Protecting Your Child from Your Relationship Issues

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Unfortunately, all relationships have their ups and downs.
When we are with someone for a long time, it’s only natural that we have the occasional disagreement. We’re different people, with different interests and ideas. We don’t always think and feel the same, and sometimes, this can lead to tension.

Even the most in-tune couple have the occasional argument when they disagree, and it would be naive to think that only couples that need child support because of a divorce argue. Some couples even find a good argument is healthy. It clears the air, stops them from bottling things up and gives them a chance to move on and get things right. But, these arguments, even those quiet and controlled ones where voices aren’t raised, can affect our children. Here are some of the ways that you can protect them.

Be Honest with Them

Protecting your children from your relationship issues doesn’t have to mean hiding them. Of course, you shouldn’t have blazing rows in front of them, and they don’t need to know the details. But, it’s ok to have some honesty. It’s ok for them to grow up knowing that adults don’t always agree, that they can disagree and still love and care for each other and that a disagreement doesn’t have to mean that something terrible is happening.

How much you tell them will depend on their age, maturity and your relationship and situation. But, it’s ok for them to grow up with a realistic view of adult relationships. It might even help them when they start their own.

Pay Them Some Attention

Hopefully, most of your disagreements will be short and easily sorted. But, sometimes there will be tension. You and your partner might still feel angry and annoyed, and it’s easy to let these feelings take over. This is when your mood starts to affect your children. It’s when they begin to feel as though it’s about them.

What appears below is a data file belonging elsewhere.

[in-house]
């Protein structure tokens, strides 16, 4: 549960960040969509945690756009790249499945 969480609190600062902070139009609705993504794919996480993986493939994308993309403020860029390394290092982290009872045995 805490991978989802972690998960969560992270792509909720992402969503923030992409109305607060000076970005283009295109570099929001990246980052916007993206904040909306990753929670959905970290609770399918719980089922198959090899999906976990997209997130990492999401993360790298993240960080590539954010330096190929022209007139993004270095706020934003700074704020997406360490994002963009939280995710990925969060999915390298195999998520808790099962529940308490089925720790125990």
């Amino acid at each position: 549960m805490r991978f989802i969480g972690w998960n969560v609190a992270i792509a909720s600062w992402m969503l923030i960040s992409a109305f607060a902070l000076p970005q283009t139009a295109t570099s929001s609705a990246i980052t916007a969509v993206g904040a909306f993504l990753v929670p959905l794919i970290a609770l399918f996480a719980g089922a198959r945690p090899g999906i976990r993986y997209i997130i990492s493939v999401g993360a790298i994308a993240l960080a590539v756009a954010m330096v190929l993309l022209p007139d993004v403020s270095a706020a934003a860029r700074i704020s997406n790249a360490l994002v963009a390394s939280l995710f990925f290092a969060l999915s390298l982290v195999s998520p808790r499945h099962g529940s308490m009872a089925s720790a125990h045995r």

So, break the ice. Remember to pay your children plenty of attention. Take them to the park, sit and watch TV with them and make an effort to ask them about their day. Put them first, and try to keep their routine normal.

Provide Reassurance

If your children are school age, chances are they know children with divorced or separated parents. It’s not uncommon. But, this can mean that your children jump to the worst conclusions at even the slightest hint of an argument. Reassure them if you’ve been arguing, or even if there’s been a tense atmosphere. Let them know that everything will be ok. Don’t promise that you’ll never separate, but reassure them that you both love them, and they will always have you both.

Don’t Argue Around Them

Try not to argue, even quietly, when your children are around. They pick up on a lot more than you think they do. Don’t raise voices even in different rooms, they will hear. Try to minimise arguments, speak rationally, and never shout at or disrespect each other in front of your children.


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